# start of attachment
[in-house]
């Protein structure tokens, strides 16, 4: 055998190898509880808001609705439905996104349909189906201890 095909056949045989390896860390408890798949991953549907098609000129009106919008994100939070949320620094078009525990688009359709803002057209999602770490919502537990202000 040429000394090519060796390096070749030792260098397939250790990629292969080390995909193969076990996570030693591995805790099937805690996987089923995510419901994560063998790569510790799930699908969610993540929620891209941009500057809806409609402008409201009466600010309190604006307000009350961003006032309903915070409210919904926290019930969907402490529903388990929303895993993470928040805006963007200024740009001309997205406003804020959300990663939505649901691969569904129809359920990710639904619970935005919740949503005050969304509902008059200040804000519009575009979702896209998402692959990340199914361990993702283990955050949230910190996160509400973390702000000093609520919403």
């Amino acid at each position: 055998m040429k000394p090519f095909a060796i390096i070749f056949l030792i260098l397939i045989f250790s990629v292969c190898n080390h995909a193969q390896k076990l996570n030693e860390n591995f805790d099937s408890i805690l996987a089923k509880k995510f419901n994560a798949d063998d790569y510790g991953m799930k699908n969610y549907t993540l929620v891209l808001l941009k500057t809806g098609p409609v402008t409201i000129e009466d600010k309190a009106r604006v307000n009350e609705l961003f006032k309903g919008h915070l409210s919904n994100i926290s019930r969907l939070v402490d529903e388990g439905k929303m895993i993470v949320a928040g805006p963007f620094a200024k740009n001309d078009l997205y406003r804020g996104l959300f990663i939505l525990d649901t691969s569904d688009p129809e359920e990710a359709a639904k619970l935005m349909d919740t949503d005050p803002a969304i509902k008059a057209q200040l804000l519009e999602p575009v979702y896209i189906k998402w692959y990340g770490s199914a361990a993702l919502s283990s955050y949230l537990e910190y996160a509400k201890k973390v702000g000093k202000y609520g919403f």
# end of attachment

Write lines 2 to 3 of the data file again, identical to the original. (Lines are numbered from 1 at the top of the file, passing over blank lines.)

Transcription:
């Protein structure tokens, strides 16, 4: 055998190898509880808001609705439905996104349909189906201890 095909056949045989390896860390408890798949991953549907098609000129009106919008994100939070949320620094078009525990688009359709803002057209999602770490919502537990202000 040429000394090519060796390096070749030792260098397939250790990629292969080390995909193969076990996570030693591995805790099937805690996987089923995510419901994560063998790569510790799930699908969610993540929620891209941009500057809806409609402008409201009466600010309190604006307000009350961003006032309903915070409210919904926290019930969907402490529903388990929303895993993470928040805006963007200024740009001309997205406003804020959300990663939505649901691969569904129809359920990710639904619970935005919740949503005050969304509902008059200040804000519009575009979702896209998402692959990340199914361990993702283990955050949230910190996160509400973390702000000093609520919403």
């Amino acid at each position: 055998m040429k000394p090519f095909a060796i390096i070749f056949l030792i260098l397939i045989f250790s990629v292969c190898n080390h995909a193969q390896k076990l996570n030693e860390n591995f805790d099937s408890i805690l996987a089923k509880k995510f419901n994560a798949d063998d790569y510790g991953m799930k699908n969610y549907t993540l929620v891209l808001l941009k500057t809806g098609p409609v402008t409201i000129e009466d600010k309190a009106r604006v307000n009350e609705l961003f006032k309903g919008h915070l409210s919904n994100i926290s019930r969907l939070v402490d529903e388990g439905k929303m895993i993470v949320a928040g805006p963007f620094a200024k740009n001309d078009l997205y406003r804020g996104l959300f990663i939505l525990d649901t691969s569904d688009p129809e359920e990710a359709a639904k619970l935005m349909d919740t949503d005050p803002a969304i509902k008059a057209q200040l804000l519009e999602p575009v979702y896209i189906k998402w692959y990340g770490s199914a361990a993702l919502s283990s955050y949230l537990e910190y996160a509400k201890k973390v702000g000093k202000y609520g919403f």